to the study of the U.S. government, with a special emphasis
on the presidency, the Miller Center of Public Affairs has
long enjoyed the respect and involvement of members of the
Executive Branch, especially in efforts to address contemporary
policy issues. It has the advantage of a favorable distance
from Washington (beyond the Beltway, but not too far removed
from the seats of power), and it is scrupulously non-partisan.
The Miller Center is as trusted by members of the Carter and
Clinton administrations as by those who occupied the Reagan
and Bush White Houses. More recently, it has raised its stature
in the scholarly community, earning a strong reputation for
basic research on political history and American political
Envision discussion (the first devoted to a center rather
than a school) revealed that the Miller Center now finds itself
at a crossroads. With mature programs, a handsome and newly
expanded facility, institutional autonomy, and a solid base
of support, it has reached a plateau. The Envision session
helped the Miller Center's staff and supporters consider
possible futures, taking into account the center's role
in the University, how it can contribute to student and faculty
work elsewhere on the Grounds, and how it can reach out to
participants urged the center to do more to capitalize on
its connection with the University. Others sought to understand
its relationships with programs that on the surface would
seem to have comparable missions, such as the Center for Politics
and the Sorensen Institute for Political Leadership. Still
others believe the University should do more to help the Miller
Center build stronger connections with the institution.
Strengths in Scholarship
Thanks in part to improved ties to the departments of history
and politics, the Miller Center is now held in high regard
for the quality of its scholarship. The presidential tapes
project has made the center a magnet for graduate and undergraduate
students who relish the opportunity to do groundbreaking work
with primary sources. The center also has created what was
described as a greenhouse for scholarship in American political
history and has established a very distinctive reputation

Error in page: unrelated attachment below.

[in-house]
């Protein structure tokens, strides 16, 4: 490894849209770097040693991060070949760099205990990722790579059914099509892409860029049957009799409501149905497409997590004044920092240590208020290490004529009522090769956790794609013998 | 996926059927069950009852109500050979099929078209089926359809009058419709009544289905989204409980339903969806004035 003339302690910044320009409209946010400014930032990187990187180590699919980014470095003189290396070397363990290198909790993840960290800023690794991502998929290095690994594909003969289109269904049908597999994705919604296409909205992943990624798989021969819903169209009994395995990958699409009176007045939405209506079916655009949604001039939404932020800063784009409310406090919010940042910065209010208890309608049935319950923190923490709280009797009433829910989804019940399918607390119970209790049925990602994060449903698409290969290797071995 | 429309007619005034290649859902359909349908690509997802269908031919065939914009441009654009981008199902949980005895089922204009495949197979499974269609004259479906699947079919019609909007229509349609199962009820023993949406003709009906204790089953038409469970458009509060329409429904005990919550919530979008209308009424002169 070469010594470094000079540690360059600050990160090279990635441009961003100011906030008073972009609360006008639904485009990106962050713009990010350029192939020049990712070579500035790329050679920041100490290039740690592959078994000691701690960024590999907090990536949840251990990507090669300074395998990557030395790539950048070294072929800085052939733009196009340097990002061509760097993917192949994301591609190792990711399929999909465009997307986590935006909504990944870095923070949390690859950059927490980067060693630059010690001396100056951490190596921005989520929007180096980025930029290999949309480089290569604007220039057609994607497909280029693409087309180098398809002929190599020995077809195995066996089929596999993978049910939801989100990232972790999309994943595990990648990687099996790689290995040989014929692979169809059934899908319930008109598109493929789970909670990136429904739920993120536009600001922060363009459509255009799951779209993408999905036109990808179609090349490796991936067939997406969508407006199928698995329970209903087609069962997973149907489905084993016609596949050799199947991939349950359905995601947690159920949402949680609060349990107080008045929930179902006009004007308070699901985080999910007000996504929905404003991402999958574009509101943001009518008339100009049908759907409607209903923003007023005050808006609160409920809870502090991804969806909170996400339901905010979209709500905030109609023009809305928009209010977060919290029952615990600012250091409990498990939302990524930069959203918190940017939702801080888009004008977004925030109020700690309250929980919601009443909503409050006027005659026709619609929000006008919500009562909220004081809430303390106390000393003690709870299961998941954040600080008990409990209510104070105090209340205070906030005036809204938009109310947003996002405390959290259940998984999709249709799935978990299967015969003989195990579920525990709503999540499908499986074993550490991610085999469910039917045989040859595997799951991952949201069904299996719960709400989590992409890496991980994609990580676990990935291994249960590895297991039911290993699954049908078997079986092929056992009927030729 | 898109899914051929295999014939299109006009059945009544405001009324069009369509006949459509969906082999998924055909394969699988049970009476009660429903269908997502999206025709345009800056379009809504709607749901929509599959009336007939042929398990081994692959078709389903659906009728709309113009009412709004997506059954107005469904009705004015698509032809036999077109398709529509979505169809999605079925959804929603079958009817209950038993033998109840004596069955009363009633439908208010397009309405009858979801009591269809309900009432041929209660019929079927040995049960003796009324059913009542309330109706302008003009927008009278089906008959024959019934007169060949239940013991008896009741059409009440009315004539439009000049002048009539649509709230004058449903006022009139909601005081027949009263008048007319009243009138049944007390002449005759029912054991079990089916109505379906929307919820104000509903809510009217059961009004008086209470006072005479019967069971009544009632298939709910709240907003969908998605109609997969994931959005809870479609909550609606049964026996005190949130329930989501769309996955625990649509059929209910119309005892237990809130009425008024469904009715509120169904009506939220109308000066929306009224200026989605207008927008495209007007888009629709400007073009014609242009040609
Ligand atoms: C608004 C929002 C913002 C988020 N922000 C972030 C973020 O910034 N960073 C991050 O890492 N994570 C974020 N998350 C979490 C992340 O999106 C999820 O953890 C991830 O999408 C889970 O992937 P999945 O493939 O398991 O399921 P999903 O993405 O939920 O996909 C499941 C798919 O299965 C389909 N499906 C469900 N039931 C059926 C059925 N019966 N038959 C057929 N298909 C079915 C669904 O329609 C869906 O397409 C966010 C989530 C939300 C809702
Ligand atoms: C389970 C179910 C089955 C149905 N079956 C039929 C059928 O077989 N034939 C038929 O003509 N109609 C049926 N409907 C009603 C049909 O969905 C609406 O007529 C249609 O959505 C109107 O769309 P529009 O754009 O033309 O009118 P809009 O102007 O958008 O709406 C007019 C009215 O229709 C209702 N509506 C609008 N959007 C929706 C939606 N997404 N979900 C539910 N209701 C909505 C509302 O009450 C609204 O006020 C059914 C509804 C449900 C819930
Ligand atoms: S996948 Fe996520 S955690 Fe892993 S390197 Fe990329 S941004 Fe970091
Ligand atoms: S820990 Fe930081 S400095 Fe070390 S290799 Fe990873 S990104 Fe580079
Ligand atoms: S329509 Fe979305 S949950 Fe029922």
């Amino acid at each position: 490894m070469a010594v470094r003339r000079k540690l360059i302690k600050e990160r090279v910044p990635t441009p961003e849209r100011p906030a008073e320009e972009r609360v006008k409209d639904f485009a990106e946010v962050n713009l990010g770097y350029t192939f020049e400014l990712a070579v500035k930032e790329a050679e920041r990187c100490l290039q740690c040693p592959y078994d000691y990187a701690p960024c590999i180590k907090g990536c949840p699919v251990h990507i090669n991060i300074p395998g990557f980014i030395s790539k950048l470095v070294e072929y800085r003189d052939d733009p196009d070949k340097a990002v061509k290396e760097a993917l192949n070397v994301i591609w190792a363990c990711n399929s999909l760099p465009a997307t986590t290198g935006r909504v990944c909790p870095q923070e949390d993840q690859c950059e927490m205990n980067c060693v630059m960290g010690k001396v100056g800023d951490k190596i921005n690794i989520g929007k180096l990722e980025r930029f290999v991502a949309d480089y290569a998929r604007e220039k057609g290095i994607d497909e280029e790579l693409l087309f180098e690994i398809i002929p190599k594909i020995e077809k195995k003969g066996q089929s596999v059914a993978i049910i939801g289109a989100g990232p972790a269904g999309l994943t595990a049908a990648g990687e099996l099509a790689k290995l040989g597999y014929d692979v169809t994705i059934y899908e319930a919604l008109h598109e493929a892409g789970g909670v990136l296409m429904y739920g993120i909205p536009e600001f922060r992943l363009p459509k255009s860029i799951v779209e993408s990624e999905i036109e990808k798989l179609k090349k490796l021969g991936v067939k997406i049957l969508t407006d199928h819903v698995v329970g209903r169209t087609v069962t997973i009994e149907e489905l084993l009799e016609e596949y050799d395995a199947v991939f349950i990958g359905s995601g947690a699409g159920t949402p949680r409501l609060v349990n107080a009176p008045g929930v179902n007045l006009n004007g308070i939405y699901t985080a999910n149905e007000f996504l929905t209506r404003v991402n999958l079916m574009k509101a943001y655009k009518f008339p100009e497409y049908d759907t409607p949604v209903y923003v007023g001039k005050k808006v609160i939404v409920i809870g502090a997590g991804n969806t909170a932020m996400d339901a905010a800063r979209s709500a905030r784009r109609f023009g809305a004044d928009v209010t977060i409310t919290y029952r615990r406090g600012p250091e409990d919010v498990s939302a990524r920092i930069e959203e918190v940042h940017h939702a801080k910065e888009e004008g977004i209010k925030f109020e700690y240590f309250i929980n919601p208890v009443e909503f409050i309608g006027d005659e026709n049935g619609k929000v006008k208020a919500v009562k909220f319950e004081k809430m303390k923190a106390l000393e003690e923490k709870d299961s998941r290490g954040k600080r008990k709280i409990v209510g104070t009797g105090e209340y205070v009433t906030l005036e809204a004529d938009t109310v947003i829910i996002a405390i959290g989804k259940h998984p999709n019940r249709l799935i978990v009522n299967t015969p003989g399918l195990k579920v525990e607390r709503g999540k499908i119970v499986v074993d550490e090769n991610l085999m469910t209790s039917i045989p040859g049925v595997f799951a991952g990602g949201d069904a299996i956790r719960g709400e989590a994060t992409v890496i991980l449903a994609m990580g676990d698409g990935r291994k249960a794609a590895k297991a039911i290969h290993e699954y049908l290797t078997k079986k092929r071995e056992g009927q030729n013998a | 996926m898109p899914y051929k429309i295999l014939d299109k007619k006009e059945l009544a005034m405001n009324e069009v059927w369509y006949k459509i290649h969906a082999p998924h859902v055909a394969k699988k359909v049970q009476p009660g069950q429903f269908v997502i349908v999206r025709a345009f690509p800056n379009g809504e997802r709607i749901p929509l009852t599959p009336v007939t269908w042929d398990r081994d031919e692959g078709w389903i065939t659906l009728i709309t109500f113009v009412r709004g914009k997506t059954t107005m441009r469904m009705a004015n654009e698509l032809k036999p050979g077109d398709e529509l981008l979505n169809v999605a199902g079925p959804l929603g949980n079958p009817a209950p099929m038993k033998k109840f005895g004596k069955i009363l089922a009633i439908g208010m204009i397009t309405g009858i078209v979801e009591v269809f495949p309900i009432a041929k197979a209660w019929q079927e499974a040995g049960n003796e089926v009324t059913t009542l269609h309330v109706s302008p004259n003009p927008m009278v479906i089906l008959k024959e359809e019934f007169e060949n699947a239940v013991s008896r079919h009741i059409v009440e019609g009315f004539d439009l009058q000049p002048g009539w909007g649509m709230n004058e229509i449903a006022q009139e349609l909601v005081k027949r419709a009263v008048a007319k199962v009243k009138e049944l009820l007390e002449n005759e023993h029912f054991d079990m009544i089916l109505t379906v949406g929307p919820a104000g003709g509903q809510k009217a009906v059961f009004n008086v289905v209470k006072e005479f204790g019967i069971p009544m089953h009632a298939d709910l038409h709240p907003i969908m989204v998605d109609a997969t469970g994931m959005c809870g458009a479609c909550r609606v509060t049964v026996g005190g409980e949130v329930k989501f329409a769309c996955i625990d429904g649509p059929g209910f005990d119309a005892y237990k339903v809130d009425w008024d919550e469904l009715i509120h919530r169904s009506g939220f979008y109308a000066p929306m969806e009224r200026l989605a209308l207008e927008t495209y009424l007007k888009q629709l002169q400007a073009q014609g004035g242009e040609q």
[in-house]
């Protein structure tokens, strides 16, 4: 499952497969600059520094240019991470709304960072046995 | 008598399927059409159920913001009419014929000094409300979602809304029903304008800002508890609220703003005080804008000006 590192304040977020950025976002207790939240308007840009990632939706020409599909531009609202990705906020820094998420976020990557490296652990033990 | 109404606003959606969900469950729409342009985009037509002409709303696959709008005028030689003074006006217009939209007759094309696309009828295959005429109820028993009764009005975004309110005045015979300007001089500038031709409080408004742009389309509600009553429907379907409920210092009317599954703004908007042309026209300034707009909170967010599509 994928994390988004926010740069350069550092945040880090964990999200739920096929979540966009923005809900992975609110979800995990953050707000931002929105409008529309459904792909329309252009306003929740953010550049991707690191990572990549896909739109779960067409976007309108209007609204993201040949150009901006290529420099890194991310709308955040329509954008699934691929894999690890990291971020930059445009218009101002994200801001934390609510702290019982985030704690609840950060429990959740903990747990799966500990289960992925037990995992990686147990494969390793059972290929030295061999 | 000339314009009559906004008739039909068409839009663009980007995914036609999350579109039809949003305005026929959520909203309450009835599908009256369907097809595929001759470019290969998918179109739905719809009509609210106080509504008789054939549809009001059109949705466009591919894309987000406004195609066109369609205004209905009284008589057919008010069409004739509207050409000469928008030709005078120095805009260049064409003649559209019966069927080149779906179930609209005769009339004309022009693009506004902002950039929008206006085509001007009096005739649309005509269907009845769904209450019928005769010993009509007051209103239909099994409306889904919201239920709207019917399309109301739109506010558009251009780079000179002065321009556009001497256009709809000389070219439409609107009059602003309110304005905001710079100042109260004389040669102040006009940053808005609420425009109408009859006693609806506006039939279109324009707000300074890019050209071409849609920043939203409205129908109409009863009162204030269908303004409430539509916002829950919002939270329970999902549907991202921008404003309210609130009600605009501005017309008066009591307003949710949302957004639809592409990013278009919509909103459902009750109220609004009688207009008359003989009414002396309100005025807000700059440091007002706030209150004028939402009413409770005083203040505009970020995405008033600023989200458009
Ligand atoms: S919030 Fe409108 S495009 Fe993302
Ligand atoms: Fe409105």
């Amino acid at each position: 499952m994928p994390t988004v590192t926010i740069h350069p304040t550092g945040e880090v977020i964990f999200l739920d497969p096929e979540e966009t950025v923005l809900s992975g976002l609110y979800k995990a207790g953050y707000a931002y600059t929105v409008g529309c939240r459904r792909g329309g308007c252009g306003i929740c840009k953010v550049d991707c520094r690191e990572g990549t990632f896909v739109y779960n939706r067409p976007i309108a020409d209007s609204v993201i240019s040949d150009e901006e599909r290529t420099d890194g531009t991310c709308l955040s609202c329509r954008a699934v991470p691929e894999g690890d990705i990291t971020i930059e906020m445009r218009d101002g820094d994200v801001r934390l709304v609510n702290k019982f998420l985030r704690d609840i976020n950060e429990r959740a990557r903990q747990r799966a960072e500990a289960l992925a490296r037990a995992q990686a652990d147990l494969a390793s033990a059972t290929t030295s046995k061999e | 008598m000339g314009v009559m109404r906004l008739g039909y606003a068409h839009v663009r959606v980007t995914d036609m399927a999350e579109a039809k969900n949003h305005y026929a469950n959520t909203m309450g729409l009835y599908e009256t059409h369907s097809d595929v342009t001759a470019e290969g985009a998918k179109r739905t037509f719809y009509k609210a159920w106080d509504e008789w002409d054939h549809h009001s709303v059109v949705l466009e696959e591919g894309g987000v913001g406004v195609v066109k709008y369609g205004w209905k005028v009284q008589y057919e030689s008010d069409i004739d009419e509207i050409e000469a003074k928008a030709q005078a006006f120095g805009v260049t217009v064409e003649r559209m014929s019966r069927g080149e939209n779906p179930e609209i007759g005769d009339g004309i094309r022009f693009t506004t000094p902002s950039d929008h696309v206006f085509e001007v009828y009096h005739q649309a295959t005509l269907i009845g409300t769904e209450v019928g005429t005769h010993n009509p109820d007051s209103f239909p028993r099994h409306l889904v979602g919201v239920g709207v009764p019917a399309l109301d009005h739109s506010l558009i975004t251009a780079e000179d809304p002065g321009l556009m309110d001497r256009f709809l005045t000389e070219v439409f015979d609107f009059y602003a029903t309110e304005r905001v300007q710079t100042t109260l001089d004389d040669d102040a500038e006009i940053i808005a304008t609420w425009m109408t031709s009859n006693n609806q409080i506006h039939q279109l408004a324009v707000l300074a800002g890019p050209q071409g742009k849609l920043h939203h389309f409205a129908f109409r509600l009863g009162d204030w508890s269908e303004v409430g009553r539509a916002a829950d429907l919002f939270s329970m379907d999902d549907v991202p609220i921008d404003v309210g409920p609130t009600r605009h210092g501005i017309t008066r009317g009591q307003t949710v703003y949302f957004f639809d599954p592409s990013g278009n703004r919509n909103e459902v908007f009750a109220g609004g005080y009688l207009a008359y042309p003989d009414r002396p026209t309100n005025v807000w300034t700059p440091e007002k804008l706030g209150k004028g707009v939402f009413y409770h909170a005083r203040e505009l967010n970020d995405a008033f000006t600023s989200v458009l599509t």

in the field. Headed by Brian Balogh in history and Sidney
Milkis in politics, the program now offers what is arguably
the premier dissertation fellowship in political history,
drawing the best applicants from history, sociology, and political
science departments in the country.
Furthermore, top scholars in this field seek opportunities
to speak at the Miller Center and to take part in its programs.
A series of highly successful colloquia and a recent conference
on the Great Society organized by Professor Milkis attest
the Miller Center's ability to attract eminent scholars
and to make significant contributions to the study of political
history. These scholars in turn are now eager to send their
best graduate students to the Miller Center. Over three years,
the program has supported twenty-one graduate fellows, including
six students from U.Va. who compare quite favorably with their
peers from other top institutions.
Miller Center gains tremendous visibility through its national
commissions, such as its study of presidents with medical
disabilities and the recent study of the presidential election
process in the wake of the Florida recount controversy. A
special project on homeland defense is now in the offing.
The University can point to this work as fulfilling many of
its Virginia 2020 goals in public service and outreach.
relationships with the politics and history departments have
helped to increase the Miller Center's involvement in
the University. Director Philip Zelikow and other Miller Center
scholars teach in the history department, and workshops held
on Grounds attract participants ranging from graduate students
to senior faculty. More graduate students are seeking the
opportunity to work with the center's faculty and to
work for the center as student employees.
help to organize the Miller Center Forum program, which brings
in current and former Washington officials, high-profile journalists,
and distinguished scholars. Students also play a key role
in the center's oral history program, led by James Young,
which is recording the recollections of members of past administrations.
Regarded as the custodian of the memories of former presidents,
the program has built a network of participating scholars
stretching from Harvard to New Mexico State University.
Faculty attendance in the Forum programs has risen significantly,
but the Miller Center has had difficulty attracting undergraduates
to the series. In fact, more high school students come to
these programs than University students. This is due in part
to the center's location. Although its off-the-beaten-path
setting is clearly one of its charms for researchers, the